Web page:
The ability to accurately interpret data is absolutely essential to deriving value from big data projects, but it's a rarified skill. "In a big data world, the chance of creating false alarms and incidental moments is profound. Across all verticals," John Mattison, chief medical information officer at Kaiser Permanente, said during his presentation at the recent Big Data Innovation conference in Boston.
Despite the high margin for error, businesses are hungrier than ever to take on big data, according to David Corrigan, a director of marketing at IBM. But binging on data is leaving them feeling starved and full at the same time. Quoting results from a recent IBM survey, Corrigan said half of the respondents reported not having enough data to make decisions, but 60% of those same respondents reported having too much data in general. "It's almost like an all-you-can-eat buffet," said Corrigan, also a presenter at the Big Data Innovation conference. "[The business] wants all kinds of information; they're consuming and gorging on that information from anywhere, but they're not thinking about whether it's good for them or they're full or they can use it."
That all-you-can-eat approach could leave companies vulnerable to big data mistakes, given one architectural style some refer to as the data lake. For the uninitiated, the data lake is used to collect enterprise data in one location (typically a Hadoop cluster), which means data is ingested quickly and kept in a fairly raw form, free from the constraints of a particular schema and available to everyone, according to Nick Heudecker and Andrew White.
Back in July, the two Gartner analysts struck a nerve when they expressed concern about data lakes in their note The Data Lake Fallacy: All Water and Little Substance. Soon enough, it felt like everyone was taking a side. As the analysts pointed out, data lakes often lack governance features (among other things), which means anyone diving into their pooled data should be adept at data manipulation and analysis.
In other words, the relatively uncharted waters of data lakes may not be for everyone in the enterprise. IBM's Corrigan said he's witnessing "a growing realization that data lakes are for super users, data scientists, people who know the difference between a good and false correlation."
It's that push-pull between access and governance that seems to be helping bubble up another marketing term du jour: the data refinery. In IBM's vision, it enables businesses to keep data in the close-to-raw format, refining it to a properly integrated, aggregated and governed state "automatically, on demand when the business user is asking for it," Corrigan said. (Sounds a little like an IT magic wand, right?)
It should be noted that the concept of a data refinery is not new. Hortonworks was on to this back in 2012, which Shaun Connolly, vice president of corporate strategy, described as "a new system capable of storing, aggregating and transforming a wide range of multi-structured raw data sources into usable formats that help fuel new insights for the business."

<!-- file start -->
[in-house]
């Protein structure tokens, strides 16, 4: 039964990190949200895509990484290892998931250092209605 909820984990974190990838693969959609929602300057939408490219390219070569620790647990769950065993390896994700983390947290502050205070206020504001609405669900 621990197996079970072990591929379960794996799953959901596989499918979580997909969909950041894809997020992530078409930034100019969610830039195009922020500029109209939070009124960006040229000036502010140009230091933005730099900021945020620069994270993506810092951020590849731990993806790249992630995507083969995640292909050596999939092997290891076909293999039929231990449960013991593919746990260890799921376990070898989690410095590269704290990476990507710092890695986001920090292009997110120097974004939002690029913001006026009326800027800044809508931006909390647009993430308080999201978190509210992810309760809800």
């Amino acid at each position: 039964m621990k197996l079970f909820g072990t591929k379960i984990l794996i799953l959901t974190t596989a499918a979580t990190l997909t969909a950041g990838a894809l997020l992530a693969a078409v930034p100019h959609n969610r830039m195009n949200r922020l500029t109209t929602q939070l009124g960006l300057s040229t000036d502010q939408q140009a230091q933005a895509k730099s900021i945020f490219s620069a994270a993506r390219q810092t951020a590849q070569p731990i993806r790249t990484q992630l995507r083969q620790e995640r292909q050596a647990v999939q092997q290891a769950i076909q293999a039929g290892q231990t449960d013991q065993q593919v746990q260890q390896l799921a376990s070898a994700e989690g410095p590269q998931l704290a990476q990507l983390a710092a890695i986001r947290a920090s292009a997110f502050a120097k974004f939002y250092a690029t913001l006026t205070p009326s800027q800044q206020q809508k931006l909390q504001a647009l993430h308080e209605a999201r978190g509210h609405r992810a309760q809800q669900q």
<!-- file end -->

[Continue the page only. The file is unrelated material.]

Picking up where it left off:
IBM's refinery services, included in the Watson Analytics tool released just last month, are cloud based. Corrigan said the services are so seamlessly integrated within an application, the business user -- or an application developer, for that matter -- isn't aware the refining is even happening.
Pentaho's streamlined data refinery
Corrigan wasn't the only vendor touting the benefits of a data refinery in the last couple of weeks. Chuck Yarbrough, director of big data product marketing at Pentaho, talked about the company's "streamlined data refinery" during a recent O'Reilly Media webcast.
"We view this as governed data delivery," he said during the webcast. "It's about blending, enriching vast, diverse data sets you have, providing a mechanism to orchestrate and apply governance to all of that data, and to deliver that data set in a way that it can easily be consumed by the user."
The most typical use cases for a streamlined data refinery -- and part of Pentaho's big data blueprint series -- are fraud detection, data on demand and forensic analysis. Yarbrough pointed to Paytronix Systems Inc., a software company specializing in customer loyalty programs, as an example.
"We're at the center of what's becoming the convergence of social, loyalty and mobile," Andrew Robbins, chief data scientist at Paytronix, said at last year's Strata Conference + Hadoop World in New York City. Paytronix works with thousands of restaurants, collecting swaths of data types, such as point of sale and even machine data. It's using the refinery for data processing and integration, which led to non-database administrators tackling ETL, Robbins said.
The data refinery down the road
In the future, Yarbrough sees the data refinery moving in the same direction that IBM's Corrigan talked about. Users will be able to make a data request that filters everything through a refinery, delivering a governed data set on demand.
Better still, Corrigan said, IT may be able to crowd source business acumen. "Why couldn't business analysts leave a rating on data sets the same way all of you might go to TripAdvisor," he said.
Time will tell if the data refinery is the fairy godmother some make it out to be or the sorcerer's apprentice run amuck or maybe just a rebranding of the same old-same old.
Previously on The Data Mill
Got big data? You may need a data concierge
Malcolm Gladwell talks attitude
Stress test calls for IT-finance alliance